Bishop Kizito on Migrantion: For me one of my aims is to work with the Home Affairs

At the beginning of the second day of the workshop on Migration on the Diocese of Bethlehem and Cross-Borders, Bishop Joseph Kizito of the SACBC Migrants and Refugees Office thanked the organizers for having invited the brothers and sisters from Lesotho. Speaking in his homily about the imprisonment of Paul and Silas because of a slave girl they liberated he said that liberation was a reason they were put in prison and them too, the representatives of migrants and refugees, might be put in prison one day, “Dealing with migrants and refugees and human trafficking may put you in prison also”.

“You are servants of the Most High, and that is why we are here”, said Bishop Kizito indicating that it is the mission of the participants of the workshop, “to announce how people can be liberated, how people can live a life of dignity”

Noting that it was the singing and preaching of Paul and Silas in prison that was the source of the conversion of the jailor and said the participants too are called to touch the lives of the government officials, “For me one of my aims is to work with the Home Affairs, departments, that the spirit of compassion, kindness, charity may come into them”. The Bishop said there is a need for the spirit of salvation to come into the government officials so that not only the migrants, refugees, and those trafficked may be liberated but also the same government officials. This according to the Bishop will help the officials to seek to know what the constitution of the country says about human rights.

“This is your call, not to be one-sided, but also to support the departments that as they are doing their work they also do it very gently with an open heart”, advised Bishop Kizito.

The hosting bishop, Bishop Jan De Groef, said the importance of this inter-conference workshop is that they are not dealing with an just an issue but dealing with people, making a reference to what Pope Francis said in his World Day of Communication message, “We must listen to people stories, and that changes everything.” “If we look at people just as numbers it doesn’t touch our hearts”, noted Bishop De Groef adding that if people are looked at faces and have their stories listened to it becomes different. The Bishop of Bethlehem, South Africa, cited the April killing of a foreigner Elvis Nyathi in Diepsloot, far north of Johannesburg, noting the solidarity of the SACBC in condemning this brutal killing. Bishop De Groef said the Church needs to go against the tide and look deeper into the causes of this problems and not rely on public opinion. “All people are important to Jesus, he came for all,” said Bishop De Groef in closing.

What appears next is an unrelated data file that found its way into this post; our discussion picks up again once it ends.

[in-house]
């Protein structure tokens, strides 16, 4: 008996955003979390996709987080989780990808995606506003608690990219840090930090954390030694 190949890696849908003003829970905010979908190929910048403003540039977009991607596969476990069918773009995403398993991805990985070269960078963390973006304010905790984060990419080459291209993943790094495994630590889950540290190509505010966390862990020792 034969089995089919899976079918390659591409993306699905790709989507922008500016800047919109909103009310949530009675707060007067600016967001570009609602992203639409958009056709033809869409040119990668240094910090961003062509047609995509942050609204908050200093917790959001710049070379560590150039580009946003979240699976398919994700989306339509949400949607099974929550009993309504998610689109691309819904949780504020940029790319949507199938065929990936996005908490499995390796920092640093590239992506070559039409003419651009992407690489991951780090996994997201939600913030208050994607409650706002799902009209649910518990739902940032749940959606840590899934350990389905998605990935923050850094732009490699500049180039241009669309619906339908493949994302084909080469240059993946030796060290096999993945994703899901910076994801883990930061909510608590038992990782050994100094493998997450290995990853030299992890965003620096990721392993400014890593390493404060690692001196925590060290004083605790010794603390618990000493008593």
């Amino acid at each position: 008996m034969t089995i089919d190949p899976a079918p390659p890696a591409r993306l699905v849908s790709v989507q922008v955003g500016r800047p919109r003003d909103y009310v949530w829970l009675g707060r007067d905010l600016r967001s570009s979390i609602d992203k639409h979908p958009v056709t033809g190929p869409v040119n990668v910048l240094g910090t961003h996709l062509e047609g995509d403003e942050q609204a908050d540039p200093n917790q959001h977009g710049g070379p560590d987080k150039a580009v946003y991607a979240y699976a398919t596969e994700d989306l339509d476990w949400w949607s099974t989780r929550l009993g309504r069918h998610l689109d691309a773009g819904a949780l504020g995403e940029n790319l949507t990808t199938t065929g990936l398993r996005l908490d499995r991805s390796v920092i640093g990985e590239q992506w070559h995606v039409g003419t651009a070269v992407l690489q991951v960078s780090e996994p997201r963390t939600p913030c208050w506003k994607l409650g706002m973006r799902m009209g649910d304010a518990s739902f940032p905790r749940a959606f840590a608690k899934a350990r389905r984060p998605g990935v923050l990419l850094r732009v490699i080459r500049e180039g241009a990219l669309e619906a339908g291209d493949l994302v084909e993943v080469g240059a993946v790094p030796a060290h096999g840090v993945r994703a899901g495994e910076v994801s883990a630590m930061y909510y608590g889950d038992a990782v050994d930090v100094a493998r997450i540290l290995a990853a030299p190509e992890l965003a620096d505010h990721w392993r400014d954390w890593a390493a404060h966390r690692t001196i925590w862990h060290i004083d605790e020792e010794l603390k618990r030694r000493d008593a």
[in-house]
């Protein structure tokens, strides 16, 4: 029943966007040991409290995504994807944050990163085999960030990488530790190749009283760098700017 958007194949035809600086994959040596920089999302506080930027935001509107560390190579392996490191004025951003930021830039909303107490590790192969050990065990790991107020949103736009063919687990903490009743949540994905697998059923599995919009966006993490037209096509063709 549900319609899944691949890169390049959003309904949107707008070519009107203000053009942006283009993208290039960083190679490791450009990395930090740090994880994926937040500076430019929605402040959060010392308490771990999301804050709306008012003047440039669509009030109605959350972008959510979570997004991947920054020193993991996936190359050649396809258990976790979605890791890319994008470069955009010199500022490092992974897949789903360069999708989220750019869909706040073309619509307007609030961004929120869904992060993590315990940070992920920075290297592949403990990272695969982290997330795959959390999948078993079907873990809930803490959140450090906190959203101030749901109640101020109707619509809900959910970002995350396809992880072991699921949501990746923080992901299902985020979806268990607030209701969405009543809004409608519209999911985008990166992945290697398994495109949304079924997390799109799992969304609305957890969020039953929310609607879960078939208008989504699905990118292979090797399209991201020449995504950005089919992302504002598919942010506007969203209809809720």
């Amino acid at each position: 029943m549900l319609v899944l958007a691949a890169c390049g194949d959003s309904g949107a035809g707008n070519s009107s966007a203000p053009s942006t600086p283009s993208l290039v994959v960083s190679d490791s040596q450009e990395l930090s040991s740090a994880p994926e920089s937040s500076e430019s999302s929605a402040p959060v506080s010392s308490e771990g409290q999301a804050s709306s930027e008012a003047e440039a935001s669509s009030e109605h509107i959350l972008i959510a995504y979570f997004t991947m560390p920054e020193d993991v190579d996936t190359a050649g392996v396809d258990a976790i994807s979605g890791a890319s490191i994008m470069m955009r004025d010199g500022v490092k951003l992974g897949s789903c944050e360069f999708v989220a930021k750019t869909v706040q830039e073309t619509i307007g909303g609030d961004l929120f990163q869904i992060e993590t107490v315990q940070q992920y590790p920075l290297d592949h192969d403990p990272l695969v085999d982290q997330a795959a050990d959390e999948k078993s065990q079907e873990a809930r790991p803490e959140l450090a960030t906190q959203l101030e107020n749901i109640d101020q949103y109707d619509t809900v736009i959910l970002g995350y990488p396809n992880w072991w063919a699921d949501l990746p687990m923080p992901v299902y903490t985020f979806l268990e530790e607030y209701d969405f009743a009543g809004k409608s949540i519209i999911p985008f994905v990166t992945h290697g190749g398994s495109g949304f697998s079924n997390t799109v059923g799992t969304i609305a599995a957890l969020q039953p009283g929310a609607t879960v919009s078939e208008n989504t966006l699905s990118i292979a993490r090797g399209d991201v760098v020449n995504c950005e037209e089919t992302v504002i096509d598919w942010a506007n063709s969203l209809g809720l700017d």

Speaking about the migration issues the visiting Bishop from the Lesotho Catholic Bishops Conference (LCBC), Bishop Joseph Sephamola of the Diocese of Qacha’s Nek said, “Historically Lesotho and South Africa were interdependent when it came to labour needs. A lot of Basotho worked in the South African mines and their Remittances contributed significantly to Lesotho’s Gross Domestic Product. Bishop Sephamola said in the early 1990’s the professionals who could not find work in Lesotho started migrating to SA for highly skilled jobs such as Health Specialists, Engineers , Lawyers , Business owners , IT specialists , Professors in various fields of Higher Education etc. The Bishop notes that the face of Lesotho Migrants in SA changed from mainly the lower level mine workers to including highly skilled professionals who hold positions of power in SA.

Bishop Sephamola continued saying presently Lesotho citizens in SA comprise of Professional Integrated migrants with citizenship in SA and Lesotho as well as the vulnerable migrants, many who do not have documentation in SA and therefore irregular and stateless. He said these irregular, undocumented migrants do not have the documentation of either Lesotho nor of SA thrusting them and their children into unending cycle of statelessness. “These Lesotho citizens use illegal border crossings surrounding Lesotho so moving between Lesotho and SA is easy,” added Bishop Sephamola.

He went on to talk about issues like dual citizenship, loosing citizenship, challenges facing the irregular undocumented migrants, lack of access to critical services in South Africa, Xenophobia, trafficking in persons, Lesotho Embassy in South Africa and what Lesotho Diaspora has done. “In
view of the aforementioned challenges faced by both the Professional and Integrated
Diaspora and the Vulnerable Diaspora, Basotho in the Diaspora organized themselves
and created the Basotho Diaspora Association (BDA) whose main aim is to address the urgent
matters affecting Basotho Diaspora,” said Bishop Sephamola adding that the BDA includes Lesotho Oblate Missionaries who work in foreign countries making this an inclusive Diaspora organisation of all Basotho who reside and work outside Lesotho.

Lesotho in landlocked in South Africa and is surrounded by four dioceses of the SACBC. The three-day workshop is from 23rd to 25th May 2022. Among things dealt with at the workshop was LCBC perspective on Migration, the Resolution of the SACBC on Migration, Human Trafficking and Smuggling, Basotho Community in South Africa, Testimony from Pastoral Care Agents and Hospitality in the Biblical Tradition. It was attended by Catholics from the dioceses of Bethlehem and Aliwal North in South Africa, and those from Lesotho.



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